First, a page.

A few tips can go a long way
By Colleen Steppa
Do you remember that one place you lived? Where the leaky sink never got fixed, the landlord showed up with no notice, and your security deposit vanished like the wind even though you left the place spotless?
Most people have a story about a bad experience as a tenant. If insanity is doing the same thing the same way over and over and expecting different results, then best way out of the cycle of rental madness is to educate yourself on your rights and do things differently. This article will outline some common issues renters have and provide resources for further reading and advocacy if you find yourself in trouble.
The best way to protect your rights is to be a good tenant. The first step is to really read that lease agreement before you sign it. Don’t get a secret cat or let your cousin stay for free on the couch, because your landlord will eventually figure it out and then you’ll have nothing to stand on if you ever need to go to court.
Also, though this isn’t a legal responsibility, it doesn’t hurt to be kind and polite to your landlord even if you feel they’re not following the rules. If you have a disagreement, offer to settle it civilly and in person before you consider other action. Assume your landlord has good intentions and let this assumption show in your conversation and actions.
Your unit must be safe to live in. Safety means that your unit is up to code and reasonably energy efficient. Look here to reference housing codes: dli.mn.gov.
You have the right to receive a Certificate of Rent Paid (CRP) for the time that you lived in the rental property and paid rent. This is a form that may allow you a tax credit, and your former/current landlord is required to provide it to you by January 31 of the year following the rental period. More information on the CRP is here: revenue.state.mn.us.
You have the right to privacy. A landlord needs to give you notice before they enter your unit and they are only allowed to enter the unit for reasonable business purposes. Your landlord may enter your unit without notice to prevent injury to people or property, if immediate entry is required to ensure tenant safety or to comply with law enforcement.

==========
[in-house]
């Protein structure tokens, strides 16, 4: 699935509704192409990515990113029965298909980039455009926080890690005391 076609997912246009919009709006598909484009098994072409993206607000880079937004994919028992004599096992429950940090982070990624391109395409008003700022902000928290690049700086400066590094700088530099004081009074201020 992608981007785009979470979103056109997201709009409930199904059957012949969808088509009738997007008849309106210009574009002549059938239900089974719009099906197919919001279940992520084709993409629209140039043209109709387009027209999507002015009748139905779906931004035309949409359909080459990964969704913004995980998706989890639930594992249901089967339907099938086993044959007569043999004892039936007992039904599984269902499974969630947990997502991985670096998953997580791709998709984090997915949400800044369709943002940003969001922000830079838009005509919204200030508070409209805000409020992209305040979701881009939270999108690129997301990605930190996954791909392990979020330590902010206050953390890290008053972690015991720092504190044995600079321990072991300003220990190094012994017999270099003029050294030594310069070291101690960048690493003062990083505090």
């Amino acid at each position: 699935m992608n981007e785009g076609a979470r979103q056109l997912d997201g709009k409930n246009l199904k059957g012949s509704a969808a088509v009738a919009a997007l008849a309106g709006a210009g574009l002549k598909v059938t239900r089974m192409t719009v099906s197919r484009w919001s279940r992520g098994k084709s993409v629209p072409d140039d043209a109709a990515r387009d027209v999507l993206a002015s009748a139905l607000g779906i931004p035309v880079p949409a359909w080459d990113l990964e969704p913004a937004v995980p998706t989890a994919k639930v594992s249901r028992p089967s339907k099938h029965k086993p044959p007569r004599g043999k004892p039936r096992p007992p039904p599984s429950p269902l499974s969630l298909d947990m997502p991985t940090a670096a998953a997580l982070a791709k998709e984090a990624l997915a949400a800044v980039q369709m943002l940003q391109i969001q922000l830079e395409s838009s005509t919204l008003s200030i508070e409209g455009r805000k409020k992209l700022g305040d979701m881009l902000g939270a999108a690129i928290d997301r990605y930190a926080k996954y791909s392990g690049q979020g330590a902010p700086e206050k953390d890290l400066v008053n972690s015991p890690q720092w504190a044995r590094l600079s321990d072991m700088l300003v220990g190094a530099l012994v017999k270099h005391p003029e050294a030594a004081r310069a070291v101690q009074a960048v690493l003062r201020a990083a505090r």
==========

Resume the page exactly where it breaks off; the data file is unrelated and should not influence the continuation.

You have the right to terminate your lease early due to domestic violence, leaving on active military duty, if the unit is not up to code, or you are being harassed by the landlord.
The Application Process
Your landlord may not charge you a screening fee if they know beforehand no unit is available to rent. They cannot accept a fee without giving you a written receipt, or use, cash or deposit the fee that you’ve provided until all prior applicants have been rejected.
A prospective landlord is required to return this fee to you if you are not entering into a lease, and they must notify you if you are not selected as tenant within 14 days. If you are denied the unit, you can request a copy of the tenant screening report within 60 days which will state why you were denied. The report costs $3, but this fee can be waived if the prospective tenant receives public assistance.
There is no state legal limit to how much a landlord may charge you for a security deposit. Unless there are damages beyond normal wear and tear or cleaning is required, your landlord must return the security deposit at the end of your lease with interest at the current rate of 1% per month. You do have the right to be present when your landlord is doing their final inspection of your unit so you can see what they record as damages.